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Ron Meyer, President and COO, Universal Studios, added, "This was the first full year for the studio under the stewardship of Marc and David, and the success realized under their leadership speaks for itself. This level of accomplishment in every area is remarkable. I couldn't be more proud of the leadership at the studio and of everyone at Universal around the world who contributed to this."

Universal Beats Its Own Record at Domestic Box Office

Universal Pictures reached its all-time biggest success at the domestic box office in 2007, accumulating $1.099 billion by year's end. Helping to propel the studio to this record were five films that each crossed more than $100 million domestically -- Knocked Up, Evan Almighty, "I Now Pronounce You Chuck & Larry", The Bourne Ultimatum and American Gangster. 2007's annual tally represents a significant uptick from 2006, when the studio's domestic gross was $799 million.

With $227.5 million, The Bourne Ultimatum was the studio's top domestic earner. The third entry in the Bourne franchise grossed over $50 million more than the last installment, 2004's The Bourne Supremacy, and landed on many year-end Top Ten lists. The Bourne Ultimatum was the third film at the studio by Oscar&#174-nominated director Paul Greengrass, who is beginning work on his fourth feature for Universal in early 2008.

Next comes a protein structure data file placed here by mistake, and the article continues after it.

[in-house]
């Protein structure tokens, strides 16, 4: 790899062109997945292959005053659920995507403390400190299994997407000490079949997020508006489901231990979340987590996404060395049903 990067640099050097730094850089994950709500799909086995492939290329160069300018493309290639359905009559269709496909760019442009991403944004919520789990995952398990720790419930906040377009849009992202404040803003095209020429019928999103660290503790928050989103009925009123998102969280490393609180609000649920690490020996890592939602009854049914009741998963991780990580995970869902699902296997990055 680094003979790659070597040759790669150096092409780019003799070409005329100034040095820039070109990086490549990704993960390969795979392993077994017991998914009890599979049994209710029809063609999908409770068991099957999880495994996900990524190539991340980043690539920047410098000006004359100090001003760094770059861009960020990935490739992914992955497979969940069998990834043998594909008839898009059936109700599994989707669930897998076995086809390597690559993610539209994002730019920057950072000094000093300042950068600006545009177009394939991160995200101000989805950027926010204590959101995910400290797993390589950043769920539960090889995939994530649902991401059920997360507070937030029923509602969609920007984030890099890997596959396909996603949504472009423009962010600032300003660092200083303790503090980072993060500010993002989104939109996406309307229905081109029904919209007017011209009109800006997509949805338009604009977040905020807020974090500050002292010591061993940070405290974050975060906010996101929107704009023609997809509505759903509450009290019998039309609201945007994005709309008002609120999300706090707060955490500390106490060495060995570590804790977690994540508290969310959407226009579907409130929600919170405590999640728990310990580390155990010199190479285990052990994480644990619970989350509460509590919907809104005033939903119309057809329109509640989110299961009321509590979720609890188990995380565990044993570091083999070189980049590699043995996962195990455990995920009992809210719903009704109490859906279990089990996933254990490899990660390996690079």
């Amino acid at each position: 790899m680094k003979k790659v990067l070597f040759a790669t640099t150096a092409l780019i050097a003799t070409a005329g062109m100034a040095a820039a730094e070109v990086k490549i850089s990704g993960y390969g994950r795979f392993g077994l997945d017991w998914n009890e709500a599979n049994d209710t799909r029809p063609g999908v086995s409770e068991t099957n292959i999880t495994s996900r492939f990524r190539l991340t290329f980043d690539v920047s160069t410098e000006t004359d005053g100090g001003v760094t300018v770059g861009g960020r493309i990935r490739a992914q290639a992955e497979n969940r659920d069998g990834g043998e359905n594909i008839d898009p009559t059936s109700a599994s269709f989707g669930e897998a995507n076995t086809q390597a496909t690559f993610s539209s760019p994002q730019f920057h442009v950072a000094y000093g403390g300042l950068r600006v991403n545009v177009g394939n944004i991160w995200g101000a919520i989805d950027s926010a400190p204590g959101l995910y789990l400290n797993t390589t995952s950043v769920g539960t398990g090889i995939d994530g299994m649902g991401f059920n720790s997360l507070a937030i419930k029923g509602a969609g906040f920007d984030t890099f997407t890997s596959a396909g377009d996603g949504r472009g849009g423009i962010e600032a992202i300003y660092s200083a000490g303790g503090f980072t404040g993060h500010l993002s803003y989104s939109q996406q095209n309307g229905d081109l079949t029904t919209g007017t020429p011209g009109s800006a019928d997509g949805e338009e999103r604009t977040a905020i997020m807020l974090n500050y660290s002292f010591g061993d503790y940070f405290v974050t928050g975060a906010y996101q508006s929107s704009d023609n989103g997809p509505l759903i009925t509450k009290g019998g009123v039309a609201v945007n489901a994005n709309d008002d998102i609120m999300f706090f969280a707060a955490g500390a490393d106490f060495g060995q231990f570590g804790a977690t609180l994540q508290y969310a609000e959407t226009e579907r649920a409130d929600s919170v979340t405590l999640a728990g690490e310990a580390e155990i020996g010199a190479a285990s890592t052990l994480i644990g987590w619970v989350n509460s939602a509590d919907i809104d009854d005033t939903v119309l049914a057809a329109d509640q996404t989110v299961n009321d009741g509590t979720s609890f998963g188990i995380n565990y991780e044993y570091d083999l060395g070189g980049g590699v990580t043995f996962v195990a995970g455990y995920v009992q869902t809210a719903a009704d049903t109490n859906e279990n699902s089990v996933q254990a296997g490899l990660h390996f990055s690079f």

Universal/Imagine Entertainment's American Gangster, which collected more than $129.2 million, was easily the year's most successful drama and also one of its most honored, with Best Picture nominations from the Golden Globe Awards and the Critics' Choice Awards, along with multiple acting nominations, including SAG's Best Ensemble Award. Universal is excited to reunite with director Ridley Scott, producer Brian Grazer and star Russell Crowe in the production of Nottingham, beginning in 2008.